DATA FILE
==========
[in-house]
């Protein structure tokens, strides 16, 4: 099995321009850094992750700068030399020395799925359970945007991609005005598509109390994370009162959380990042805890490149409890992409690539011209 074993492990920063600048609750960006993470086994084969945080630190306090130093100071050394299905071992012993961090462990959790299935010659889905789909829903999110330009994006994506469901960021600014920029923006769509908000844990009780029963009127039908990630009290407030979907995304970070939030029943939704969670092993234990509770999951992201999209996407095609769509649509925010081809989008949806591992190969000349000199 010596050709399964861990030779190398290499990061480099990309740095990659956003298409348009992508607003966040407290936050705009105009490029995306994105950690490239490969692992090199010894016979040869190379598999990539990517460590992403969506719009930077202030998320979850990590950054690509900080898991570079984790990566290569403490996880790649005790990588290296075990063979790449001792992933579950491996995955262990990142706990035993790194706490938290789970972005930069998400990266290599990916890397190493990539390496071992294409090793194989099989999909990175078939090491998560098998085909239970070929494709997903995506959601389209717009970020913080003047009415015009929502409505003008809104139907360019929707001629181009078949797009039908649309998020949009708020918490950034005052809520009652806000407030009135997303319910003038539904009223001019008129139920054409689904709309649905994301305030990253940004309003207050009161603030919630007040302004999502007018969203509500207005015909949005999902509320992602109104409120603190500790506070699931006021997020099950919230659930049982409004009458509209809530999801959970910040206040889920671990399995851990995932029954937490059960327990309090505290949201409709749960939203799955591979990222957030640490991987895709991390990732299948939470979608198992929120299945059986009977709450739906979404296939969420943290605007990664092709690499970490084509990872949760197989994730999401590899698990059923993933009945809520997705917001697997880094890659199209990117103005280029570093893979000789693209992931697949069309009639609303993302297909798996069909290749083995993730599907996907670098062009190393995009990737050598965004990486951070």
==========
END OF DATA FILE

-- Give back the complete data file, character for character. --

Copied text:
[in-house]
């Protein structure tokens, strides 16, 4: 099995321009850094992750700068030399020395799925359970945007991609005005598509109390994370009162959380990042805890490149409890992409690539011209 074993492990920063600048609750960006993470086994084969945080630190306090130093100071050394299905071992012993961090462990959790299935010659889905789909829903999110330009994006994506469901960021600014920029923006769509908000844990009780029963009127039908990630009290407030979907995304970070939030029943939704969670092993234990509770999951992201999209996407095609769509649509925010081809989008949806591992190969000349000199 010596050709399964861990030779190398290499990061480099990309740095990659956003298409348009992508607003966040407290936050705009105009490029995306994105950690490239490969692992090199010894016979040869190379598999990539990517460590992403969506719009930077202030998320979850990590950054690509900080898991570079984790990566290569403490996880790649005790990588290296075990063979790449001792992933579950491996995955262990990142706990035993790194706490938290789970972005930069998400990266290599990916890397190493990539390496071992294409090793194989099989999909990175078939090491998560098998085909239970070929494709997903995506959601389209717009970020913080003047009415015009929502409505003008809104139907360019929707001629181009078949797009039908649309998020949009708020918490950034005052809520009652806000407030009135997303319910003038539904009223001019008129139920054409689904709309649905994301305030990253940004309003207050009161603030919630007040302004999502007018969203509500207005015909949005999902509320992602109104409120603190500790506070699931006021997020099950919230659930049982409004009458509209809530999801959970910040206040889920671990399995851990995932029954937490059960327990309090505290949201409709749960939203799955591979990222957030640490991987895709991390990732299948939470979608198992929120299945059986009977709450739906979404296939969420943290605007990664092709690499970490084509990872949760197989994730999401590899698990059923993933009945809520997705917001697997880094890659199209990117103005280029570093893979000789693209992931697949069309009639609303993302297909798996069909290749083995993730599907996907670098062009190393995009990737050598965004990486951070």